Almost all American Scouts choosing berets chose the red berets offered in Scout stores. A few Scout groups in an effort to stand out reportedly choose other colors, but this was not common. The only berets we have noted have been the standard red beret. It was a bright red which offered a little color to what was at the time a rather drab monochrome olive-green color.


The beret was worn with a gold diamond shaped patch with the Scout emblem inside.


Berets in America at the time Scouts were established were seen as a cap worn by girls or in some cases little boys. The beret became a very popular cap for girls in the early 20th century (1910s-30s). It was commonly called a 'tam'. And the Brownines (junior Girl Scouts) adopted the beret as part of their uniform. Thus most boys rather dismissed berets. This did not change until afterr World War II when military units such as the Special Forces (Green Berets) and paratroopers began wearing the beret--changing its image. As a result Scouts the BSA introduced a red beret as an alternative cap style (1972). It was an optional style to the campaign cap that was still worn. The campaign cap had been adopted from the U.S. Army during World war II, but it was not a practical style. Some units began to wear the beret as an alternative to the campaign cap. It was an optional style for units. A sCout could not wear it as an individual option. It was a unit decesion.

Figure 2.--The beret was not a garment American boys were used to wearing. Many American boys wore their berets rather nonshalantly.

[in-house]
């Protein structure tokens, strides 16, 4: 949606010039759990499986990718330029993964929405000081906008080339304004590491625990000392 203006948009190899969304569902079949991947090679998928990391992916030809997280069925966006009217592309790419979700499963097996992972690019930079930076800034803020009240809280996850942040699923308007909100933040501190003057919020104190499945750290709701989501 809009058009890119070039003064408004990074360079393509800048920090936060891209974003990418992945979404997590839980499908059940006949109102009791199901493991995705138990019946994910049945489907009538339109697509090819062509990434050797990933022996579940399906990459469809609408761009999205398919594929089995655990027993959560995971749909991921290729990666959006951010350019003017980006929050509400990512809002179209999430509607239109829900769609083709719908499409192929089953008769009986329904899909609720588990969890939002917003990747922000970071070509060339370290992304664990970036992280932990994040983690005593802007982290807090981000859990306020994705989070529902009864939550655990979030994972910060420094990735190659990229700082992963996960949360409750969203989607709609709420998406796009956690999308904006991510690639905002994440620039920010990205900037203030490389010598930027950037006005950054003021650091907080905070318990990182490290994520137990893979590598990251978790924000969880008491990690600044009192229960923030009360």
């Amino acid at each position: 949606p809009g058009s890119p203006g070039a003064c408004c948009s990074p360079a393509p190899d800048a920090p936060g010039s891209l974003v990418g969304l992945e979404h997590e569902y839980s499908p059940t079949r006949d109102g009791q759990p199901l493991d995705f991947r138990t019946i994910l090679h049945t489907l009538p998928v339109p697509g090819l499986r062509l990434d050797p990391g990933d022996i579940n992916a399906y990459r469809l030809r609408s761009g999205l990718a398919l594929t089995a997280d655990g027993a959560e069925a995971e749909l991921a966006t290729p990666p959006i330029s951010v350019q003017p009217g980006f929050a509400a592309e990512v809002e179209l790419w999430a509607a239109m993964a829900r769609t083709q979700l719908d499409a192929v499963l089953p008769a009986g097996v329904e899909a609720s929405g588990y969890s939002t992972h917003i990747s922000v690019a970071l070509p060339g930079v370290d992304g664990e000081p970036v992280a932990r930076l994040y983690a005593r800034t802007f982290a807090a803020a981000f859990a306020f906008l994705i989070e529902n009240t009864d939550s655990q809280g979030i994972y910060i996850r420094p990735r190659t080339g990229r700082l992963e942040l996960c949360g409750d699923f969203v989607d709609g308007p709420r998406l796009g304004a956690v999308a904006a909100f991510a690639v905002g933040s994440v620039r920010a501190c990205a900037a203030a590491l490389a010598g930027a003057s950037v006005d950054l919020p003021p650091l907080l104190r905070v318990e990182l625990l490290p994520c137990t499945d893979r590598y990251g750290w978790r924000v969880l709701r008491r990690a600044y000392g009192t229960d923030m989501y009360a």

Wearing the Beret

The beret was not a garment American boys were used to wearing. There were several different ways to wear it. American boys have tended to wear their berets in a kind of pan cake fashion, although some boys would wear their berets at a bit of an angle. It could we worn squared away on the head or at an angle. The angle could be varied quite a bit. The beret could aldo be worn back on the head a bit like the boy here (figure 2). Also the beret could be worn basically on top of the head or it could be pulled down a bit covering more of the hair. Sone nboys did not give much thought to this. Others were more interested in thrir look, opting for a jaunty look. This usually meant wearing the beret at an angel. Often the Scout master would seek a degree of uniformity, at least in unifirn inspections or group pictures.

Personal Assessments

A Connecticut Scouter tells us, "I am particularly interested in the beret as I was part of the only official contingent of the Boy Scouts of America to attend Expo 67 in Montreal, Canada. I was much taken with the Canadian scouts' red berets in contrast to our very drab and outdated overseas caps. A group of our senior scouts purchased Canadian berets and took color pictures that we sent to the National Office. I don't know if this made a difference but a few years later the red beret emerged as the standard headgear."

Current Situation

One Scouter reports that berets are hard to find for Scouts and special permission is needed to wear them. He reports that when the Scouts in Beaver Patrol wanted to wear red berets in the mid-1990s, the red beret is no longer an official BSA hat. They found red to be extremely hard to find, and that black berets were easier to come by. Since they couldn't buy real Scout-issue berets, when Beaver Patrol petitioned the PLC for permission to wear a beret, they decided to attach a brass "scout" pin to the GI surplus version they'd found in the 1994 U.S. Cavalry catalog. The Beavers were given condtional permission to wear them instead of their Troop hats. They had to become a B-P Patrol to earn the right to wear the beret, and they had to remain a B-P Patrol to keep wearing them.


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Created: February 12, 2000
Last updated: 4:55 PM 11/16/2010